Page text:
Updated: Jan 10
When Sarah Henry and I set out to write Arrows: A Systems-Based Approach to School Leadership nearly three years ago, we did so with the intent of equipping instructional leaders with a lived framework of how a district can (and did!) align its practices to catapult student and adult learning.
We believe that the best learning occurs in engaging environments where the learner and those closest to the decision-implementation have the most influence over the decision-making. So, we figured that if the story was written down in a book--accessible to teams whenever they might need it--then maybe we could help pass the baton of decisiveness more quickly.
Because an alignment process is often birthed out of a system riddled with unclear expectations, the first step is to give teams permission identify all the arrows that exist within their district. Jamboards and chart paper fill quickly each and every time, and a collective overwhelm is released in the room. From here, it's helpful to use an affinity mapping process to guide the narrowing process. Still, the overwhelm has now been identified, named, and aired. And neurologically, when we are in a state of overwhelm, we struggle to remember, sequence, and create action steps.
In addition to creating Arrows as a resource for school teams, I want to share this simple step-by-step 1-pager that helps to capture the order we have found to be helpful when starting this alignment process.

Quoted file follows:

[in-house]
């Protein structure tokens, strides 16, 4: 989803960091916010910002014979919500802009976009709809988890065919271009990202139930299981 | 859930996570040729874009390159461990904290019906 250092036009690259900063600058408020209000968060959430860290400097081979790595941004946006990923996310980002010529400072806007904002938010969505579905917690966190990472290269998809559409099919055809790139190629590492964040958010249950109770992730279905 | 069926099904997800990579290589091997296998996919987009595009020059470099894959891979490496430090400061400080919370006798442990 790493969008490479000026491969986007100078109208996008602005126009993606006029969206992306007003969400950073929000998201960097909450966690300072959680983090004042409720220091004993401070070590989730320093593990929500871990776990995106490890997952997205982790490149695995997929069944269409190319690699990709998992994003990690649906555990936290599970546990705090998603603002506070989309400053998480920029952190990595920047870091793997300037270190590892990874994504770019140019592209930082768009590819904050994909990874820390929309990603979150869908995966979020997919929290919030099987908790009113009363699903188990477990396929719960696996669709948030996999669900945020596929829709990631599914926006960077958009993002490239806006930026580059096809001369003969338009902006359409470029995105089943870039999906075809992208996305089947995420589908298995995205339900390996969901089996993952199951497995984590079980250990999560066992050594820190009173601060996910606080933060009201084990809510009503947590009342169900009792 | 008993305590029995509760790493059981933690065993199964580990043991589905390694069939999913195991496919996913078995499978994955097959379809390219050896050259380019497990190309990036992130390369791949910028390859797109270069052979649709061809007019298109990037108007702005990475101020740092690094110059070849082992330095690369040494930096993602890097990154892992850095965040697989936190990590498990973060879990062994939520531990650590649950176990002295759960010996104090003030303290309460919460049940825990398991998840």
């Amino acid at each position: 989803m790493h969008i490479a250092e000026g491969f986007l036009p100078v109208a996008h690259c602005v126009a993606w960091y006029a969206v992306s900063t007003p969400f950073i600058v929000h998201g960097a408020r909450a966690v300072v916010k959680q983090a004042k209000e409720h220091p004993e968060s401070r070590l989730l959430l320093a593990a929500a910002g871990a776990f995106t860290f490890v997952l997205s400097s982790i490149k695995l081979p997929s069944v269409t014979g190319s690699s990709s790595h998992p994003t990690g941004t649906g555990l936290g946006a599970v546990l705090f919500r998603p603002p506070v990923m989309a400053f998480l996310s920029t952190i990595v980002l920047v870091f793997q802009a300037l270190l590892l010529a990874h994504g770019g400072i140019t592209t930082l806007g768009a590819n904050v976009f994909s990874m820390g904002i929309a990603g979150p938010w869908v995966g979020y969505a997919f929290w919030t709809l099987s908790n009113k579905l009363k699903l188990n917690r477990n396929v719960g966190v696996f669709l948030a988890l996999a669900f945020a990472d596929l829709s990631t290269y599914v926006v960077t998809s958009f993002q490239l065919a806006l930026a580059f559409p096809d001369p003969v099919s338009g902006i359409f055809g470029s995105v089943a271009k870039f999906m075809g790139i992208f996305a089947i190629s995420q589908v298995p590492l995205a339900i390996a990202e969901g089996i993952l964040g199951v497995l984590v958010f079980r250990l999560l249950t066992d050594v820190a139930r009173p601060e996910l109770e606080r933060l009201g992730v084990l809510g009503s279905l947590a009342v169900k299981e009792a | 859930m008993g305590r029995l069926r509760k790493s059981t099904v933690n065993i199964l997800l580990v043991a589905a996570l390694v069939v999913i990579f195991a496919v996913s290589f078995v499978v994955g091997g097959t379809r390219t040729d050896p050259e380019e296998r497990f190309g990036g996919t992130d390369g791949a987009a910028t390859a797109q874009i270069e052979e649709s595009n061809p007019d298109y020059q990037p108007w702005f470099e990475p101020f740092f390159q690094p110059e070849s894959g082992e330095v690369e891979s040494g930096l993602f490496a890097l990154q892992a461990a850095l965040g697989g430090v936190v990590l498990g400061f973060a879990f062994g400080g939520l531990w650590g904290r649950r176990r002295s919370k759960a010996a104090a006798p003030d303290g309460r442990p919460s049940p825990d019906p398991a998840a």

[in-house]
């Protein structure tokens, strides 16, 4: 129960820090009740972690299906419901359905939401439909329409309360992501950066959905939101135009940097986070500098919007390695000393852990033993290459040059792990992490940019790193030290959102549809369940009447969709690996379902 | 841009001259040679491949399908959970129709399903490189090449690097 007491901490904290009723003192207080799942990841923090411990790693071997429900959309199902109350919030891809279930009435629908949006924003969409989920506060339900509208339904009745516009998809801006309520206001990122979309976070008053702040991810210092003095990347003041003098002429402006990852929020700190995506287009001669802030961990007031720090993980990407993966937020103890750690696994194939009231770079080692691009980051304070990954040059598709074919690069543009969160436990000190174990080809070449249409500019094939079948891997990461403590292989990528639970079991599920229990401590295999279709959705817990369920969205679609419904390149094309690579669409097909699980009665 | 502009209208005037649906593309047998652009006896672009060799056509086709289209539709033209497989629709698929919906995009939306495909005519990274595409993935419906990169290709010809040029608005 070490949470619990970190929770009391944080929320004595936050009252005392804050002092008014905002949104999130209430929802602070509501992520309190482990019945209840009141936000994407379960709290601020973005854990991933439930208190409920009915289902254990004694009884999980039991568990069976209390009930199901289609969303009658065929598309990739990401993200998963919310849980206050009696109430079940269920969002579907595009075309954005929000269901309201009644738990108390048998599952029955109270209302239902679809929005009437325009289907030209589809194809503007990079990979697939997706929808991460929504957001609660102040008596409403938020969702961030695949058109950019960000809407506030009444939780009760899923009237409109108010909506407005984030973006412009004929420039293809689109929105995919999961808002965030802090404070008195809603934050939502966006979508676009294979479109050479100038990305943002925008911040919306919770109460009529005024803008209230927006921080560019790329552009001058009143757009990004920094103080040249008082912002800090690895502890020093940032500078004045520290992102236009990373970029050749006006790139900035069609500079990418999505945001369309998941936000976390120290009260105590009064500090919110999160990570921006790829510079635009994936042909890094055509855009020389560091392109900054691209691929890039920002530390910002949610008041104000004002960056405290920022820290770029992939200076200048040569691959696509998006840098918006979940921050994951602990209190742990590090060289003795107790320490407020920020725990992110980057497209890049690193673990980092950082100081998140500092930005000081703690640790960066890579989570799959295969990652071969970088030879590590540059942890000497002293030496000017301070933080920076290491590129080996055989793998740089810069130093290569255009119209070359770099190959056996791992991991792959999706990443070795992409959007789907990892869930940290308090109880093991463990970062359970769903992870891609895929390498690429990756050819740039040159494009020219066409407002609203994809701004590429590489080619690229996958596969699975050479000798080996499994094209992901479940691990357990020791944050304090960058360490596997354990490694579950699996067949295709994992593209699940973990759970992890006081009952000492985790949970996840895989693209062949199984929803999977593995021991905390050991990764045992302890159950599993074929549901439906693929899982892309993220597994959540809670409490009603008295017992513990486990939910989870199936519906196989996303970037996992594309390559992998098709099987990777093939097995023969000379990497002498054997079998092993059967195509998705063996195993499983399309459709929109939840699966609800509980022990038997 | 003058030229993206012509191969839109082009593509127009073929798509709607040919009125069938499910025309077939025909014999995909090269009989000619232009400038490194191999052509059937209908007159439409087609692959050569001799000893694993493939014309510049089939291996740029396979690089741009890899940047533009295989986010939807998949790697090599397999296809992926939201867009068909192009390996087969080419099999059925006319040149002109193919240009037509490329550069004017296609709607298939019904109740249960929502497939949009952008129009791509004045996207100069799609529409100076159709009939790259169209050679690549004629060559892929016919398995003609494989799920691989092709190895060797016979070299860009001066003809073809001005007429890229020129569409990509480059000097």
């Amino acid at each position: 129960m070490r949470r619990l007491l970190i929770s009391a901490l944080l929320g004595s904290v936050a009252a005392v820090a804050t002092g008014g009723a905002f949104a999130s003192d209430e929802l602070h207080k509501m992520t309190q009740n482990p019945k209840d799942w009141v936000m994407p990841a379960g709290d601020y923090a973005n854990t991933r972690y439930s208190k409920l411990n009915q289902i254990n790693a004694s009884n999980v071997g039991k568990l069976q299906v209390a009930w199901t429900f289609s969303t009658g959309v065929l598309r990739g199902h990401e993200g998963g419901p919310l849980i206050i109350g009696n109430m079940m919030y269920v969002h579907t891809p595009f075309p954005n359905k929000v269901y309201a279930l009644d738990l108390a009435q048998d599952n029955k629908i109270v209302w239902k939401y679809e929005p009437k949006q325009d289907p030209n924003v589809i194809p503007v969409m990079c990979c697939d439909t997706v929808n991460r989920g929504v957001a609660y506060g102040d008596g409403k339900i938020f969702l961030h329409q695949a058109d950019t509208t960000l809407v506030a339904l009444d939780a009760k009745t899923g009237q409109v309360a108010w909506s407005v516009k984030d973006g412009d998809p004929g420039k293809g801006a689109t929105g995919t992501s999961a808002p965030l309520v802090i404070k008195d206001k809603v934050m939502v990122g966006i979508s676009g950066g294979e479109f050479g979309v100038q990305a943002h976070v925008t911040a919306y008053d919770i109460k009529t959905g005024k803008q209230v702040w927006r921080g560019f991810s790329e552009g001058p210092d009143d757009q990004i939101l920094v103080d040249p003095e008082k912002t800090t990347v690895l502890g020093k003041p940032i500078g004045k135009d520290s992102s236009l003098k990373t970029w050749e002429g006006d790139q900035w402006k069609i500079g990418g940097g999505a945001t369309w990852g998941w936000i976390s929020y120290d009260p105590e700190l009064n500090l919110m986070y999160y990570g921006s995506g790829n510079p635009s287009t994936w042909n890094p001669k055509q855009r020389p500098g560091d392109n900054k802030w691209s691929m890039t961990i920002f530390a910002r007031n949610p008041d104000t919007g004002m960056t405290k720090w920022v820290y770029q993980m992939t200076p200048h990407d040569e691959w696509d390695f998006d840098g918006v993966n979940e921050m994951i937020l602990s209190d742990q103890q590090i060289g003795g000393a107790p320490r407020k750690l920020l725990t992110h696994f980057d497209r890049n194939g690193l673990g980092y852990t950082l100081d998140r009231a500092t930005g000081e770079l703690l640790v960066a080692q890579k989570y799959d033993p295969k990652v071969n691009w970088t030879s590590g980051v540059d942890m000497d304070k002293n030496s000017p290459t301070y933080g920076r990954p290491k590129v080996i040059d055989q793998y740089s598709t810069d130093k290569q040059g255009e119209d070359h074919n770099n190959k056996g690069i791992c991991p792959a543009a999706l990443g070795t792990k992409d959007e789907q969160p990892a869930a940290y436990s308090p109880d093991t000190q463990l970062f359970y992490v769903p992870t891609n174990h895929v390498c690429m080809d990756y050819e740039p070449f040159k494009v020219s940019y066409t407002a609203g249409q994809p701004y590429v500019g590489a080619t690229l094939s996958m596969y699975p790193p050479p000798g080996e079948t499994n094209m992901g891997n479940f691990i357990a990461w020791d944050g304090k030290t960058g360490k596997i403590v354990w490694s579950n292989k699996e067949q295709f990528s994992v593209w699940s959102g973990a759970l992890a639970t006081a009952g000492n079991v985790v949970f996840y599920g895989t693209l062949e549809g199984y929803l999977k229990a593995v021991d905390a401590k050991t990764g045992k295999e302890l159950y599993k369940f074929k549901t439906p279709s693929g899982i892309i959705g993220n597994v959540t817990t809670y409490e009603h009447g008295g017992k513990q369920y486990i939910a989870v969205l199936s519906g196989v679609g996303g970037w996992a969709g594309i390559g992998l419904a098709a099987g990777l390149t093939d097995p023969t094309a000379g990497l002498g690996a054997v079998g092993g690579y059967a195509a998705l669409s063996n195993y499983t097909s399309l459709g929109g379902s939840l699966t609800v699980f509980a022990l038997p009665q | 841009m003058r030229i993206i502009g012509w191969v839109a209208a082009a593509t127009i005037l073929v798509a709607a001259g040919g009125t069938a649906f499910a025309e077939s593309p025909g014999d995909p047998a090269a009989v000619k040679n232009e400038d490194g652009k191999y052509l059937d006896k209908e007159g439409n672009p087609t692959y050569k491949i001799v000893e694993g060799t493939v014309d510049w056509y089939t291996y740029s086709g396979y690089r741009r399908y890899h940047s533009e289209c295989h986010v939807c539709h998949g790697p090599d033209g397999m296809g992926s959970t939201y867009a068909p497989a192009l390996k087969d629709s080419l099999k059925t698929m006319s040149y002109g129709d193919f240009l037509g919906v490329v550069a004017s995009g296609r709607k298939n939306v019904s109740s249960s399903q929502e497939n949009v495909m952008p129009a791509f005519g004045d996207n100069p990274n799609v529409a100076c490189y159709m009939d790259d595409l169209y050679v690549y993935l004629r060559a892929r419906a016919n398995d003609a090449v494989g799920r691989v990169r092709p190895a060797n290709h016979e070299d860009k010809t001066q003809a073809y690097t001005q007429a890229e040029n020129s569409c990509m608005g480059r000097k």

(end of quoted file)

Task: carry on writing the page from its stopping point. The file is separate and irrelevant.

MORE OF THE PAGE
Each of these steps takes purposeful planning and time to implement with fidelity. For example, an admin leadership team may need a year to gather questions, data, resources, and plan their collective understanding of the PLC (professional learning community) process. Some teams knock out these conversations in 2-day trainings; some spread it over the course of a semester.
Curriculum alignment (or creation) work also can take 1-2 years. We have found that to revise or create usable, quality documents--teams need a facilitator (often the curriculum coordinator or another instructional guide) to help question, prompt, and summarize what is brainstormed. Teams also need guidance on what to include in which documents, how to determine priority standards, when and how the guides can be revised, etc.
Why years? Well, every grade level and content area team is typically unable to meet to do the work on the same day--so the time needs to be spread out. We've found that 2-3 days is usually the amount needed for a team to create a curriculum calendar (again, with some guidance being offered from a facilitator).
Knowing the steps (as we recommend them) does not mean try to build in each of these steps into 1 semester! Please don't build them all in to 1 year, either. While not every step will take an entire year, many can and will. And remember, if you tell your teachers, "This year, we're going to keep the main thing the main thing--we're going to have clarity--we're going to focus!" and then have PD on curriculum mapping one day, assessment creation another, RTI strategies a 3rd, and so on and so forth...it doesn't take long for the arrows to add up.